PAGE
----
Back to top

CONNECTICUT (Fanning's, 1853)

Gazetteer/Almanac

Fanning's Illustrated Gazetteer of the United States.... (New York: Phelps, Fanning & Co., 1853), 90-92.

CONNECTICUT, one of the United States, so called from its principal river, lies between 41° and 42° north latitude, and 71° 20' and 73° 15' west longitude from Greenwich, and is bounded north by Massachusetts; еast by Rhode Island ; south by Long Island sound; and west by New York, containing 4,674 sq. miles.

Physical Aspect
— The surface is uneven, and greatly diversified by hills and valleys. The soil is grnerallr fertile, particularly so in Fairfield county, and the alluvial meadows in the valley of the Connecticut are uncommonly fine, and well adapted for tillage; but a large portion of the state is better suited to the purpose of grazing.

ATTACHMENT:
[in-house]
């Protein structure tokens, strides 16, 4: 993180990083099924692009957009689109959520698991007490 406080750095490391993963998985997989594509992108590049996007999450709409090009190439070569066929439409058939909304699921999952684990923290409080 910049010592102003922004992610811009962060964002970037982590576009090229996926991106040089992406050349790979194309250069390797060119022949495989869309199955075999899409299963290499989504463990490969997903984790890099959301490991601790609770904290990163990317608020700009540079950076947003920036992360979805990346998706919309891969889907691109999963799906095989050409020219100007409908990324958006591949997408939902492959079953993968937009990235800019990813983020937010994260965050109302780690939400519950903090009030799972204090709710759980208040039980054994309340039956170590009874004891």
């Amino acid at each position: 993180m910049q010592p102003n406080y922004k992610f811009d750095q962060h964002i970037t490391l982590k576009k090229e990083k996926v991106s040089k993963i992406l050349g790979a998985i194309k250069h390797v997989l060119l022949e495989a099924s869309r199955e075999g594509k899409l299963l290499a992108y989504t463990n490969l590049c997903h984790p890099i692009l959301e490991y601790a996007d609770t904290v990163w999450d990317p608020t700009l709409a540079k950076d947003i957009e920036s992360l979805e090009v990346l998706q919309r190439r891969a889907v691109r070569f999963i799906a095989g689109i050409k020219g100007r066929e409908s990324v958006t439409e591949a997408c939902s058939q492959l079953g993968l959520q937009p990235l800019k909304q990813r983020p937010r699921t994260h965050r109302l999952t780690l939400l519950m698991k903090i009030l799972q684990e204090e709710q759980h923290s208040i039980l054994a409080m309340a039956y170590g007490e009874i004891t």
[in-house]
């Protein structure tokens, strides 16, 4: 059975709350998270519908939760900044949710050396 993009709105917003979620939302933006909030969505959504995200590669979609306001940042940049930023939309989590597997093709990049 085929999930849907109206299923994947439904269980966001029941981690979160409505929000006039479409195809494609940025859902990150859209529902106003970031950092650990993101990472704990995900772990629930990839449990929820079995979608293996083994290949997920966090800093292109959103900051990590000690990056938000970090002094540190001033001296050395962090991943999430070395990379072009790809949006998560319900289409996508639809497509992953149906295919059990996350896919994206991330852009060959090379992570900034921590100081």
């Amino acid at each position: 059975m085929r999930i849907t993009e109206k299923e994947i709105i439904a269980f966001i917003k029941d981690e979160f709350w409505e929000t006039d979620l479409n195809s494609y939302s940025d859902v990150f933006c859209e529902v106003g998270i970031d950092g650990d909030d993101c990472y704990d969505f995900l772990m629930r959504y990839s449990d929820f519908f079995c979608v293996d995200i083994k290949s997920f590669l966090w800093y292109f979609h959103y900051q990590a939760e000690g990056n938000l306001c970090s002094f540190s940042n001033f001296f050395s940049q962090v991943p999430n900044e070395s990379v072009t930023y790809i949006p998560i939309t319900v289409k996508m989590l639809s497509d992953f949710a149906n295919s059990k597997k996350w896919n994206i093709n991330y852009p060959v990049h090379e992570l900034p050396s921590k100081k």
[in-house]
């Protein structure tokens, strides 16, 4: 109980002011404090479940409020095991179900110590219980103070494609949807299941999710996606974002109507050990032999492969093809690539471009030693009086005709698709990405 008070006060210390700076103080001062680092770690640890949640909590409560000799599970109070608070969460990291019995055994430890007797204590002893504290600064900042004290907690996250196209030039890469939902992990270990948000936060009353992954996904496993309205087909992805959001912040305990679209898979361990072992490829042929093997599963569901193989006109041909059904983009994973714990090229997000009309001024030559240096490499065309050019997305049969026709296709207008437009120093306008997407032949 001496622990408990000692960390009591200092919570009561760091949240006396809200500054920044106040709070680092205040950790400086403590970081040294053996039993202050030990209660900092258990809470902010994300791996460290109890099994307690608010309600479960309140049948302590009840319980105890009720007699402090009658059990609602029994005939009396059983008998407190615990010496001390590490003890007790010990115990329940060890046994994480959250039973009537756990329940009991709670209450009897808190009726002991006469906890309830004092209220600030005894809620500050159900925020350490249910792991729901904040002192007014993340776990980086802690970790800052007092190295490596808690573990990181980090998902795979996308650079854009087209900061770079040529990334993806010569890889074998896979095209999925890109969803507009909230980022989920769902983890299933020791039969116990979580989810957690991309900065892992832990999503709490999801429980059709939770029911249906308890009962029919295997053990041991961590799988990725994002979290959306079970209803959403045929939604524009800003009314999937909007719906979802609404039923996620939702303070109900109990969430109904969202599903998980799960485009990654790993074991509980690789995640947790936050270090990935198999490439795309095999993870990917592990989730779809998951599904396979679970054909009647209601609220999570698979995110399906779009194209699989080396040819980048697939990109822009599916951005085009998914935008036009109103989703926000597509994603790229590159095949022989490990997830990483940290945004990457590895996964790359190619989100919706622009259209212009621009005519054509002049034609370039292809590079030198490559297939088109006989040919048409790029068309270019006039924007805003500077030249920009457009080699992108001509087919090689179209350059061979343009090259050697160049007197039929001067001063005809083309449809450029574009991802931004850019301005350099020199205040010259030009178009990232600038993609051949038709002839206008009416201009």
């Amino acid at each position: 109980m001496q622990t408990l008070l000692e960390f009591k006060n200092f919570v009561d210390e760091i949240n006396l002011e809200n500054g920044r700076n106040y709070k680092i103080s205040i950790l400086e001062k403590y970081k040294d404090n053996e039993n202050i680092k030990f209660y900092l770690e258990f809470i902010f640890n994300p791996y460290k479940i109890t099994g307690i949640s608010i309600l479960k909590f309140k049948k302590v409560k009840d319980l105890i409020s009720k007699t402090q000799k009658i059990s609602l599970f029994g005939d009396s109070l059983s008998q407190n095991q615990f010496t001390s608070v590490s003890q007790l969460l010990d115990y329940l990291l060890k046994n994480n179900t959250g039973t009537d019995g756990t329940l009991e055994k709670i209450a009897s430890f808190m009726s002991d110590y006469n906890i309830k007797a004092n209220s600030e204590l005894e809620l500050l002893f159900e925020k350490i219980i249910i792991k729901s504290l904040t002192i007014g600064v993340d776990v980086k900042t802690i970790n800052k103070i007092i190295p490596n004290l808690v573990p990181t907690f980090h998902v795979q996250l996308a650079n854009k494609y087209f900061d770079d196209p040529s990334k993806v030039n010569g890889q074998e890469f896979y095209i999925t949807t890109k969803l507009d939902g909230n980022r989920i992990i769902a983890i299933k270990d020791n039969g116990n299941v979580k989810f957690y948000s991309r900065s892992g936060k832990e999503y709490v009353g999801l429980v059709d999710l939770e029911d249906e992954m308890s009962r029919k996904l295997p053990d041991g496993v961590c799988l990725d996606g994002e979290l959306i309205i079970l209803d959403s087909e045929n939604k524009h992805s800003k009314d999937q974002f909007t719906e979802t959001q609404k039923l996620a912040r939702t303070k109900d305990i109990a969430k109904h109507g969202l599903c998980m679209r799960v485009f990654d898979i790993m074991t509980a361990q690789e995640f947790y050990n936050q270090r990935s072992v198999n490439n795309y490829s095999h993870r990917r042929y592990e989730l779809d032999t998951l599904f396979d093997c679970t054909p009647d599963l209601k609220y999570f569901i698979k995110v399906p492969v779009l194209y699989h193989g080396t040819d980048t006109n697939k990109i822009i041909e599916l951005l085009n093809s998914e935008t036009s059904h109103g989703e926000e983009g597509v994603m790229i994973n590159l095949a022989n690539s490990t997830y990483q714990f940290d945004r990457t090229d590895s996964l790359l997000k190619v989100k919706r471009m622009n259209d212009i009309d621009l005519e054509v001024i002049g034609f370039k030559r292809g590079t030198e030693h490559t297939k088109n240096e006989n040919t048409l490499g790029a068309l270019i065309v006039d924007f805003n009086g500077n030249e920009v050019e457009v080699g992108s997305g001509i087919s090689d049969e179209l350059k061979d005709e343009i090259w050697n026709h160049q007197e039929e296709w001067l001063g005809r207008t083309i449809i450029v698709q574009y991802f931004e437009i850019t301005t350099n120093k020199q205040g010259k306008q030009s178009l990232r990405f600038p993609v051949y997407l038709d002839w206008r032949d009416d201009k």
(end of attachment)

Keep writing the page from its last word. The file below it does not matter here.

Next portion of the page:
Mountains.
— Strictly speaking, there are three mountain ranges in this state; one running a few miles east of the Connecticut, as far south as Chatham, where it is cut off by that river, and reappears again on the western side, and terminates at East Haven. Another range, which extends from Mount Tom, in Маssachusetts, runs through the whole state, on the westerly side of the Connecticut, and terminates at New Haven, in a bold bluff called East Rock. A third range, still farther west, extends from the Green Mountains, in Vermont, across the state to New Haven, and terminates in a similar bluff called West Rock. The Blue hills, in Southington, belonging to this range, are the most elevated land in the state, being at least 1,000 feet in height. At the westward of Hartford is Talcott mountain, belonging also to this range.